This nucleus estate joint venture will produce vanilla and black pepper in Oriomo, establish processing and storage facilities on Daru and develop an export-oriented aquaculture business.
As part of this development, SDP’s barramundi hatchery, which was initially set up in 2009 to restock the river system in the province, will be refurbished, expanded and professionally managed.
The hatchery was put on a care and maintenance basis following the expropriation in 2013. Two years ago, SDP was able to relaunch its spending initiatives and took steps to get the hatchery functioning again.
Following a period of teething problems, SDP recruited Selma Pamolak to professionalise the hatchery management. Pamolak holds a Master of Science degree in fisheries biology and management from James Cook University in Australia, and a bachelor’s degree in biology and marine sciences from UPNG.
Before joining SDP, she worked in fisheries science and biology on numerous projects throughout the country, including a nationwide assessment of beche-de-mer, aquarium trade research and monitoring fish population and activities in the four impacted villages around the PNG LNG plant site.
Pamolak, with the support of her team, has made great progress tackling overdue maintenance work, cleaning up the facility and improving the operating disciplines. She is keen to share her knowledge about aquaculture and other SDP initiatives in the province. As such, she has become the SDP “ambassador” in South Fly.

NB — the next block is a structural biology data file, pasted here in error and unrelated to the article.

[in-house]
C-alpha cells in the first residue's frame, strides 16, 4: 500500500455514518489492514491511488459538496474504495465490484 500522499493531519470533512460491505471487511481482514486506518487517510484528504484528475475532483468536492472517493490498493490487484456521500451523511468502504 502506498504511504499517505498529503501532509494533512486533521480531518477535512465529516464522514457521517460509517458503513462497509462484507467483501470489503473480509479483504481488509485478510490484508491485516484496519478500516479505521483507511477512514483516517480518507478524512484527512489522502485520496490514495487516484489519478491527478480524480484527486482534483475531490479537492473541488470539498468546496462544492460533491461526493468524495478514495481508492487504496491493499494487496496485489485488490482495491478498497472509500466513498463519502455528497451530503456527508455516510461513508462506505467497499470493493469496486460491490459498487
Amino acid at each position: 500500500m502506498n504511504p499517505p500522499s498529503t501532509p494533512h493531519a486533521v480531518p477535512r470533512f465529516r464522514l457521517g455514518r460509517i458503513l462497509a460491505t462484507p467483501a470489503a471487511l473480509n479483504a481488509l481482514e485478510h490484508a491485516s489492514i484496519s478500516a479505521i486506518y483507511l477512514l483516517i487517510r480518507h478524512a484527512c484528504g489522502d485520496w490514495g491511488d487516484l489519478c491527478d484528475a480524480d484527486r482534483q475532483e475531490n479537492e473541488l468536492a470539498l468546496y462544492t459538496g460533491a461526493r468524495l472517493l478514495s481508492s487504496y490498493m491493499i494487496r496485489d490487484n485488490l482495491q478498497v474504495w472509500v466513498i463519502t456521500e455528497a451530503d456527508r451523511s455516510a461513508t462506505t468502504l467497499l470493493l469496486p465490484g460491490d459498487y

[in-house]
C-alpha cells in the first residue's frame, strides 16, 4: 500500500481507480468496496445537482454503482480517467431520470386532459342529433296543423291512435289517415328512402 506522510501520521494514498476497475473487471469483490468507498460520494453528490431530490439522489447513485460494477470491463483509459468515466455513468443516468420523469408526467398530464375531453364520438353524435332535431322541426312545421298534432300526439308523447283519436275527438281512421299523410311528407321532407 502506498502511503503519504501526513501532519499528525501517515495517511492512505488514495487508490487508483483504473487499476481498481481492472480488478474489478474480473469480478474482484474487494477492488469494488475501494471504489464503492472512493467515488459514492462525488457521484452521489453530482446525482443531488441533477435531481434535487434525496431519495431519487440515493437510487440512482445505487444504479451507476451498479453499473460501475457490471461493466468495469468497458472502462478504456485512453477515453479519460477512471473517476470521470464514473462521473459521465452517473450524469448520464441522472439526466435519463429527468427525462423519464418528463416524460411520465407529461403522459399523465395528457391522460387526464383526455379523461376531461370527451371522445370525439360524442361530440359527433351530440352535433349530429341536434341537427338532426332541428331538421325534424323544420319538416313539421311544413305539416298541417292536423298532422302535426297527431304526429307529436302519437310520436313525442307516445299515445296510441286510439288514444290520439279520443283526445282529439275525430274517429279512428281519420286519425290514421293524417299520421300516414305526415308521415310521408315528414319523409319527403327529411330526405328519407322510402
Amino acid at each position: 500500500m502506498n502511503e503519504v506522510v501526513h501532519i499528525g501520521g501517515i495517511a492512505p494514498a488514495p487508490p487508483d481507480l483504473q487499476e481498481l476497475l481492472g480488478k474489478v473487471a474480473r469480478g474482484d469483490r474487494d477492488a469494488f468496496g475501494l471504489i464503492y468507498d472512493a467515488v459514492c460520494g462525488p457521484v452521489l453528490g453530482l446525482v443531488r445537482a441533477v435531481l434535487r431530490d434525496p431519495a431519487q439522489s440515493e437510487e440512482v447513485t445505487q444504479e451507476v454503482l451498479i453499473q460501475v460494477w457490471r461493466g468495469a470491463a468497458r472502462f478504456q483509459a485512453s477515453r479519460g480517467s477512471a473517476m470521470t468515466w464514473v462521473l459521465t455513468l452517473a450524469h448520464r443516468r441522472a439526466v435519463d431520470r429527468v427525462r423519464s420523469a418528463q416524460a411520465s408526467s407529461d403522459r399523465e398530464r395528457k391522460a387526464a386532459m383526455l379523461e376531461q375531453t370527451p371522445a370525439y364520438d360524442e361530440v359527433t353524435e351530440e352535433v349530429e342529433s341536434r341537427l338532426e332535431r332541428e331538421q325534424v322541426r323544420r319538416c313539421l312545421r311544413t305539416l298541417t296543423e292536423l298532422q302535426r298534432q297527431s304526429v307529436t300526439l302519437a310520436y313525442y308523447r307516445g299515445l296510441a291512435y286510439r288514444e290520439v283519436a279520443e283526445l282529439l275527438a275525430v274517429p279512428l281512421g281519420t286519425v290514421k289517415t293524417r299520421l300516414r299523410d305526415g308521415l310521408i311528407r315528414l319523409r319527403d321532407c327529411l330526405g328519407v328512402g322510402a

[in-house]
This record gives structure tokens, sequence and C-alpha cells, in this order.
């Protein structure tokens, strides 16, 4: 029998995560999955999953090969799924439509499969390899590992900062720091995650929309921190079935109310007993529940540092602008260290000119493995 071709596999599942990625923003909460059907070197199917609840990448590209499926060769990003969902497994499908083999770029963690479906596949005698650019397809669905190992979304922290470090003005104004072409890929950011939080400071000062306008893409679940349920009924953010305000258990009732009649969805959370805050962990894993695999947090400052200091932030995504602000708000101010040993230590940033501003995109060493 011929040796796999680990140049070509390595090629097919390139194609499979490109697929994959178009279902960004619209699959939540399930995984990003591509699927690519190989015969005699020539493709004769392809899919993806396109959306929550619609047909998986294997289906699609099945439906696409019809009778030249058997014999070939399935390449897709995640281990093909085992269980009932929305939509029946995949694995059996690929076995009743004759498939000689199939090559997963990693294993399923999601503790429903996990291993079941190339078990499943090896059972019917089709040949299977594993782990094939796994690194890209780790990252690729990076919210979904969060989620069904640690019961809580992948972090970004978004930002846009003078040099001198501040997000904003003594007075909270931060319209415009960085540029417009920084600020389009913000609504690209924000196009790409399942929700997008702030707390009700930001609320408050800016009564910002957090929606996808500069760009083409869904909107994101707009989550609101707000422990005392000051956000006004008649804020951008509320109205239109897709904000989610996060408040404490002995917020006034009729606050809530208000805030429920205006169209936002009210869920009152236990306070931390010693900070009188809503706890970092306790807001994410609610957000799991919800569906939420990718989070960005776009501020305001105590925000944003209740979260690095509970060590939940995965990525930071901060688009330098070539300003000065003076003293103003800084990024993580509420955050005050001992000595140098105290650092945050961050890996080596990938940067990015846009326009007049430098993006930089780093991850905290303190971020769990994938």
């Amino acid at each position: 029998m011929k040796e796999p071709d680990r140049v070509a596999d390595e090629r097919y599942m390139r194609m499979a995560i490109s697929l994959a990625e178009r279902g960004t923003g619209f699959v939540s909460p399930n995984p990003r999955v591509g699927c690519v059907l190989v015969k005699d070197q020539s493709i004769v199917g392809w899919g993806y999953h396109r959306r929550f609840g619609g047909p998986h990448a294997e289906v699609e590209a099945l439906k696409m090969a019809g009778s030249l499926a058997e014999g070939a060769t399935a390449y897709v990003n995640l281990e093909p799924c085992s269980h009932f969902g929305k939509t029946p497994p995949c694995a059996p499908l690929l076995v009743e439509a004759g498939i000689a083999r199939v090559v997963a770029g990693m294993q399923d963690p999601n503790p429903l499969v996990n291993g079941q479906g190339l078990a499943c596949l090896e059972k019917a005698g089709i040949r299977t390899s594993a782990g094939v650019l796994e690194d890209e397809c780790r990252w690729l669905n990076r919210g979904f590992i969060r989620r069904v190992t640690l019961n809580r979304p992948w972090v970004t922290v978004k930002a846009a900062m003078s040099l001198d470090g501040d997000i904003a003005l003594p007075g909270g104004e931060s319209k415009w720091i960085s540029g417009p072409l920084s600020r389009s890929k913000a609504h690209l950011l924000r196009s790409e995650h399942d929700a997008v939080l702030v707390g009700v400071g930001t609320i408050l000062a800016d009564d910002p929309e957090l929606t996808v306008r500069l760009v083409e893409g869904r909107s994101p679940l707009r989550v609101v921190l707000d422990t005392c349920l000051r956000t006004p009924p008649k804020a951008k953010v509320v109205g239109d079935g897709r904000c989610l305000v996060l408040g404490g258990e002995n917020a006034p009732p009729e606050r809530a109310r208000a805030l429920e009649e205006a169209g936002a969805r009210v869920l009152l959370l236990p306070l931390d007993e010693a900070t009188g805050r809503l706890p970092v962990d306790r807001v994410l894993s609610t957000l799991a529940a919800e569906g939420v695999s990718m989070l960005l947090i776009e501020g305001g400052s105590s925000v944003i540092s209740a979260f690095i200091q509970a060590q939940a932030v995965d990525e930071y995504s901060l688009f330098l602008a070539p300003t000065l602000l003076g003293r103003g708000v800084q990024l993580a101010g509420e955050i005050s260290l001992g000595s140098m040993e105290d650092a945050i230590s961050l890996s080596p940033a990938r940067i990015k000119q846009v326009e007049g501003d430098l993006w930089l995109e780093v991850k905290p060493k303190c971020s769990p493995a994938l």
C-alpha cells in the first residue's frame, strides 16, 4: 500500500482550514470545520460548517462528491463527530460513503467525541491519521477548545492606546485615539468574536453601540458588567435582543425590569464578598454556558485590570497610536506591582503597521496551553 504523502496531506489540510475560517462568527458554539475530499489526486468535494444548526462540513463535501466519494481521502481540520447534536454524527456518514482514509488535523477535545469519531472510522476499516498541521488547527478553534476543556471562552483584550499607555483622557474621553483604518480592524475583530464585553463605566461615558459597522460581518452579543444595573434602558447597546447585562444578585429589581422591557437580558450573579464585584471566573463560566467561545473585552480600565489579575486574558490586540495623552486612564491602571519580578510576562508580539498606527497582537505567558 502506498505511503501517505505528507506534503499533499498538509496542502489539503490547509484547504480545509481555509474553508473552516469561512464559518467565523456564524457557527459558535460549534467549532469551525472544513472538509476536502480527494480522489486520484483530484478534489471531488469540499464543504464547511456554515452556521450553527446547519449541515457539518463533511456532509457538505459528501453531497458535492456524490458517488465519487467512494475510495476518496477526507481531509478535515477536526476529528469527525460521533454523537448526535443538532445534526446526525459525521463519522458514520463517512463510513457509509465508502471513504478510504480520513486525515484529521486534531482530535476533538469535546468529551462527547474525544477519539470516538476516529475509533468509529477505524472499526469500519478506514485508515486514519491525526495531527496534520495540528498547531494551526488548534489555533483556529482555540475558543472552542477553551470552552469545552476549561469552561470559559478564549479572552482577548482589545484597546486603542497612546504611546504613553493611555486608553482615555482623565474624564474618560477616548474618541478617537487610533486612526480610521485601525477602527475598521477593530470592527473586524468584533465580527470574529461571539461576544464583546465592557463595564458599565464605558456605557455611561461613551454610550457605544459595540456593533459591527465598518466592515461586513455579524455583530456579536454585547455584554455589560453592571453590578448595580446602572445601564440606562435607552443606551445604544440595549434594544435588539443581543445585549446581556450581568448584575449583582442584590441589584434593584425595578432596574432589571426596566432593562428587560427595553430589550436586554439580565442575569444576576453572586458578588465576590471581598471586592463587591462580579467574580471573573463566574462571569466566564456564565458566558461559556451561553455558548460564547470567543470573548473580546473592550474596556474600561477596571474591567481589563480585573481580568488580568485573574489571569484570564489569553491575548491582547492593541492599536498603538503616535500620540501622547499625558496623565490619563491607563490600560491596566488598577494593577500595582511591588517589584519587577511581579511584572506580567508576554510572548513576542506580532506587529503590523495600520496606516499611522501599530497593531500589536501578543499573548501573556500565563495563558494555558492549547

Last month, 150 youth and two priests from the Daru-Kiunga Catholic diocese visited the barramundi hatchery as part of their weeklong youth rally in Daru. Pamolak and her team gave a presentation on the biology of barramundi and how the hatchery operates before giving these enthusiastic young people a tour around the facility.
“Our visitors were fascinated to learn that the barramundi species initially matures as male fish for three to four years before changing into a female when they are five or six years old,” said Pamolak.
She and her team also explained that the bigger barramundi fish are female breeding stack, which should be released back into the waters when caught.
“We must use the right mesh size seine and gill net to fish during the peak spawning periods, as advised by the National Fisheries Authority. In this way, everyone can help maintain the barramundi population in the Western Province waters,” she said.
“If we don’t enforce best fishing practices, we will deplete the barramundi population in our river system to the detriment of everyone.”
The South Fly Agribusiness is a joint venture with SDP as the major shareholder. Innovative Agro Industry (IAI) is a significant minority shareholder and project manager.
Discussions are underway for another major corporation to become a shareholder and lend their expertise and support for the venture.
As a nucleus estate, South Fly Agribusiness will create livelihoods for some 270 employees and 500 smallholders who will farm their own land as part of the integrated business system.
(Staff transferring barramundi larvae to the outdoor pond)